• Mix the flour, water and sourdough starter thoroughly in a bowl and leave for 8-12 hours, preferably in a warm spot with a lid on the bowl. If you don’t have a lidded bowl simply drape a tea towel over it. I usually leave it over night to make pancakes for breakfast.
  • Once its been left to ferment you then add the egg, banana and baking soda just before cooking.  The baking soda will neutralise the acidity in the dough and make it nice and fluffy.  Make sure that both the egg and banana are well mixed into the dough.
  • Use coconut oil for frying (butter and ghee are good too) and cook small amounts of batter in batches.  I use a cast iron skillet and am quite generous with my coconut oil.

I make small pancakes, roughly the size of the palm of my hand, and you should get roughly 18 pancakes from this amount of flour.  If you want to make this vegan, just omit the egg and it will still taste very nice. Serve with any topping you like, fresh fruit, yoghurt and coconut syrup is our favourite way.

sourdough pancakes and fruit

sourdough pancakes and fruit

 

With love xx

Easy like Saturday Morning – Chocolate Chip Cookies

11751439_10207305567134432_5913152121547736348_nI love rituals and rhythms, particularly around food. I think they help ground me but they also give my family an anchor, like a ship being gently moored in a bay.  It says be present, stay a while and smell the roses.  It means we can drop our fight and flight and settle into a quality of being where we can expand a little.

So one of my rituals on a saturday morning is to make these cookies, or a variation of some sorts.  Since they contain chocolate they are a huge hit with everyone.  They happen to be gluten-free, but you could substitute the rice flour for normal or spelt flour if you like.  I have my opinions about gluten-free, but will reserve them for another post.  In short no one in our family is a celiac but we try to eat most of our grains fermented, if I’m using a recipe where that’s not convenient I will use gluten-free flours instead.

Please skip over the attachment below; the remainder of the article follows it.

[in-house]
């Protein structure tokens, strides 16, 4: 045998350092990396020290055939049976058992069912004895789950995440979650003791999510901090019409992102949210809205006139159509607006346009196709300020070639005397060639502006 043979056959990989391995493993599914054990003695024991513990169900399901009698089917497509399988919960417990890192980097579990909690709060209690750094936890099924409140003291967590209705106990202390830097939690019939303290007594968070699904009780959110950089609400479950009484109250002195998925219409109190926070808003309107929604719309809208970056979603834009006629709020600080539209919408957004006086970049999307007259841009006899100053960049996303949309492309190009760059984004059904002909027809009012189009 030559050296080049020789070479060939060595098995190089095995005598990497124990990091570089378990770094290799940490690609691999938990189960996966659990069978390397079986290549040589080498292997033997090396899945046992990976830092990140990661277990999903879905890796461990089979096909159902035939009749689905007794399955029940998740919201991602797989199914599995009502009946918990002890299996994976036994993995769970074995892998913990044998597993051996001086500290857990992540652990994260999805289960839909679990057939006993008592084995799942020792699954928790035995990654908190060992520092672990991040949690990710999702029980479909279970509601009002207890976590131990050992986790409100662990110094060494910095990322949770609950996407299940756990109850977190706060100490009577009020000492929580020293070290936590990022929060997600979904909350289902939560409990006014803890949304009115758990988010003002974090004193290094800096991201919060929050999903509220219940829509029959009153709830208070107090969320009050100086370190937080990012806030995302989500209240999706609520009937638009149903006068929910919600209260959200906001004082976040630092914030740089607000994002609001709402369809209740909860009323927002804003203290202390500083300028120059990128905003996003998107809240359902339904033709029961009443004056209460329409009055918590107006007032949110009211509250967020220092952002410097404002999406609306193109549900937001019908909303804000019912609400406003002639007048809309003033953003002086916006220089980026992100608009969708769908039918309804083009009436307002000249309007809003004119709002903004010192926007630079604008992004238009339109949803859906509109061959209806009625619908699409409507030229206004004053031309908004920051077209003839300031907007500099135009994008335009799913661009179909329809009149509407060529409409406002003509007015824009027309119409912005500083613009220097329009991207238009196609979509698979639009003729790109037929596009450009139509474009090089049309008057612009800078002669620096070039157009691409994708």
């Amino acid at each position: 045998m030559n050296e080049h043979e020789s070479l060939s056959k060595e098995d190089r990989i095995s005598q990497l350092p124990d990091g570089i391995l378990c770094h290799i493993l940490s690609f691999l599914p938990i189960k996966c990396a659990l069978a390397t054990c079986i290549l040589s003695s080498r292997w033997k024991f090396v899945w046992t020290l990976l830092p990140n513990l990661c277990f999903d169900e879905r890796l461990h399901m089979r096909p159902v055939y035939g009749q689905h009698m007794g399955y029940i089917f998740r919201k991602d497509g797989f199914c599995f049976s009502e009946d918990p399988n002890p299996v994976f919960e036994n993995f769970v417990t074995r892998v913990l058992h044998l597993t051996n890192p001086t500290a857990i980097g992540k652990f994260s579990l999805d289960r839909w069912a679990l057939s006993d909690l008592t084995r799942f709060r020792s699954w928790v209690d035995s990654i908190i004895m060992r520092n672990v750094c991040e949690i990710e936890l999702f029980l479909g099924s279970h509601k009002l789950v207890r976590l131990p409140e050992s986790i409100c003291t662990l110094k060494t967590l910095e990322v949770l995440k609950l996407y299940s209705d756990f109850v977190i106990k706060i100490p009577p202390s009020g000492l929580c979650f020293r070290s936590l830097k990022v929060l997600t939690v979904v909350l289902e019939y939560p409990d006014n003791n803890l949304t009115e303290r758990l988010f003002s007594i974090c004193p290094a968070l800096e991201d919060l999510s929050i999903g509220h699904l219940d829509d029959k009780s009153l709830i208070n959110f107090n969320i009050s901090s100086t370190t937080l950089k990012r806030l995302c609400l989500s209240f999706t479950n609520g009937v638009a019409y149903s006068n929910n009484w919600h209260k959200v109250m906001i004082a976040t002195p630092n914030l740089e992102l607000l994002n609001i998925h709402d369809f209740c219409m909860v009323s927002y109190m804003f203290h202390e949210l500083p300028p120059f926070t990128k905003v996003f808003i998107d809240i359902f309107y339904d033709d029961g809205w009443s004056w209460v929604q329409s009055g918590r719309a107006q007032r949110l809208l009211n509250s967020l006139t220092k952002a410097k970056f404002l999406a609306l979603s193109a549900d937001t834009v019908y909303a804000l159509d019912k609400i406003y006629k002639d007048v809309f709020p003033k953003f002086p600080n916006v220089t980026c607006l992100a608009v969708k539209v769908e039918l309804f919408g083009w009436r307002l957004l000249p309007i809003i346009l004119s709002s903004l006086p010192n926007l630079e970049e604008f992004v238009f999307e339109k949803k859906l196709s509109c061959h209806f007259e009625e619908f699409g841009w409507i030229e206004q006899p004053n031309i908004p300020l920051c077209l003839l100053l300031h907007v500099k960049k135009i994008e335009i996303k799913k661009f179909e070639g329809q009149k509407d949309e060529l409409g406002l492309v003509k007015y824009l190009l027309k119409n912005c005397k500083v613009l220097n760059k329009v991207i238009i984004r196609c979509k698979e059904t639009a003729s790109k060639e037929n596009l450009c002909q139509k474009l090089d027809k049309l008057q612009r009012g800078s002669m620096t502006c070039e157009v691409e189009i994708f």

I do however stay away from refined sugars, in fact at the moment I’m staying away from all sugar for a while.  Sugar really affects my body so after years of fine tuning I know which kind of sweet treats I can tolerate without going into a sugar coma.  In this recipe I’m using Rapadura sugar, which is the commercial name for dehydrated cane sugar juice. It has a wonderful rich, caramel like flavour and closely mimics sugar in its chemical properties, without upsetting the body. Do be careful though, in large quantities this may just have the same effect as regular white sugar.

 Im not going to tell you that these are guilt free, what does that even mean? Eat as many or a little as you feel is right for you and experiment with the amount of sugar in the recipe.  I find that if I eat something sweet, a healthy dose of fat (butter in this case) and protein (almonds and hazelnuts) helps my body chemistry to stay stable. I also tend to eat sweets after a meal so that there is something else already in my stomach to absorb the sugar.

Last but not least I do realise that the ingredients in this recipe are fairly pricey and that eating these on a daily basis is not really realistic.  Which is why I make them on a Saturday to last the weekend and once they are gone, they are gone. After all that is why they are called treats, right?

Chocolate Chip Cookies

Ingredients

  • 1 cup whole hazelnuts
  • 1 cup almond meal/flour
  • 1 cup rice flour
  • 2/3 cup rapadura sugar (Coconut sugar works as well)
  • 1/2 cup soft butter or coconut oil
  • 1 teaspoon ground cinnamon
  • pinch of salt
  • 1-2 tablespoons water
  • 1/2 cup roughly chopped dark chocolate chunks ( I use Lindt cooking chocolate) plus some pieces to decorate the cookies or you can use any other cookie decoration

Method

  • Put hazelnuts into the food processor and grind to a coarse meal
  • Add almond and rice flour, sugar, butter, salt and cinnamon and process until well mixed
  • Add water to bring it all together, it should be moist like wet sand but still firm
  • Put chocolate in for a final quick pulse
  • Form into walnut sized balls and put on a tray prepared with baking paper
  • Add the chocolate decoration to each cookie
  • Bake at 150 degrees celsius for 20 minutes

When you take the cookies out of the oven they will still be a little bit soft, don’t move them at this point.  Once they’ve cooled they will have hardened and you can move them.  I store mine in a glass Kilner jar, but they never last long anyway.  This recipe makes about 20-24 cookies, depending on how much dough gets eaten by little hands as they are making them!!

With Love x